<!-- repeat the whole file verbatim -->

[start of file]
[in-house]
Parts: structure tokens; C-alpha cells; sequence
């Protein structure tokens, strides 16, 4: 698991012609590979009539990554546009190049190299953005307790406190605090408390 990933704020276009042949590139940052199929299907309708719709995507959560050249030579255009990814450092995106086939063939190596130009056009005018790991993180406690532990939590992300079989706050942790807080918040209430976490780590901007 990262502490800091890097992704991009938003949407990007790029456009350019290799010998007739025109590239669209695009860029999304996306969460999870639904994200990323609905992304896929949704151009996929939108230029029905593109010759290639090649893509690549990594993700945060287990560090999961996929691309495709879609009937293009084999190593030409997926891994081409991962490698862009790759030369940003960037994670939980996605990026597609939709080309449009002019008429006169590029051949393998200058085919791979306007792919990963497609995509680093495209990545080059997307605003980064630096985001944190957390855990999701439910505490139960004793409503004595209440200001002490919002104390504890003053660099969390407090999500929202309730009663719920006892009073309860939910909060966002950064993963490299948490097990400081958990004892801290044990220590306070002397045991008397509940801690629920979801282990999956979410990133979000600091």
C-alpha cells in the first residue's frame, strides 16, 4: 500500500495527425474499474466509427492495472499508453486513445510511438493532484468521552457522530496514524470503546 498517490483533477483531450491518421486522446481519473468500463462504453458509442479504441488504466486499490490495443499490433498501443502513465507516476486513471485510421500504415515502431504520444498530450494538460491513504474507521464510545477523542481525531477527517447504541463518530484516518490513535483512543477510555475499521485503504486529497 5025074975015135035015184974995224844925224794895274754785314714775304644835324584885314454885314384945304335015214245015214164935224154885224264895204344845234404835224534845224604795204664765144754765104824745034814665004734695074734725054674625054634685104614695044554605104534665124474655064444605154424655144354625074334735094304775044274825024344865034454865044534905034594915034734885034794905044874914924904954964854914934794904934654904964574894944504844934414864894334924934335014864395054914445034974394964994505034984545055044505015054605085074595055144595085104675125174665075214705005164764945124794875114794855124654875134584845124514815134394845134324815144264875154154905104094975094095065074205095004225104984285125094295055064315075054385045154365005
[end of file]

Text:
[in-house]
Parts: structure tokens; C-alpha cells; sequence
């Protein structure tokens, strides 16, 4: 698991012609590979009539990554546009190049190299953005307790406190605090408390 990933704020276009042949590139940052199929299907309708719709995507959560050249030579255009990814450092995106086939063939190596130009056009005018790991993180406690532990939590992300079989706050942790807080918040209430976490780590901007 990262502490800091890097992704991009938003949407990007790029456009350019290799010998007739025109590239669209695009860029999304996306969460999870639904994200990323609905992304896929949704151009996929939108230029029905593109010759290639090649893509690549990594993700945060287990560090999961996929691309495709879609009937293009084999190593030409997926891994081409991962490698862009790759030369940003960037994670939980996605990026597609939709080309449009002019008429006169590029051949393998200058085919791979306007792919990963497609995509680093495209990545080059997307605003980064630096985001944190957390855990999701439910505490139960004793409503004595209440200001002490919002104390504890003053660099969390407090999500929202309730009663719920006892009073309860939910909060966002950064993963490299948490097990400081958990004892801290044990220590306070002397045991008397509940801690629920979801282990999956979410990133979000600091």
C-alpha cells in the first residue's frame, strides 16, 4: 500500500495527425474499474466509427492495472499508453486513445510511438493532484468521552457522530496514524470503546 498517490483533477483531450491518421486522446481519473468500463462504453458509442479504441488504466486499490490495443499490433498501443502513465507516476486513471485510421500504415515502431504520444498530450494538460491513504474507521464510545477523542481525531477527517447504541463518530484516518490513535483512543477510555475499521485503504486529497 5025074975015135035015184974995224844925224794895274754785314714775304644835324584885314454885314384945304335015214245015214164935224154885224264895204344845234404835224534845224604795204664765144754765104824745034814665004734695074734725054674625054634685104614695044554605104534665124474655064444605154424655144354625074334735094304775044274825024344865034454865044534905034594915034734885034794905044874914924904954964854914934794904934654904964574894944504844934414864894334924934335014864395054914445034974394964994505034984545055044505015054605085074595055144595085104675125174665075214705005164764945124794875114794855124654875134584845124514815134394845134324815144264875154154905104094975094095065074205095004225104984285125094295055064315075054385045154365005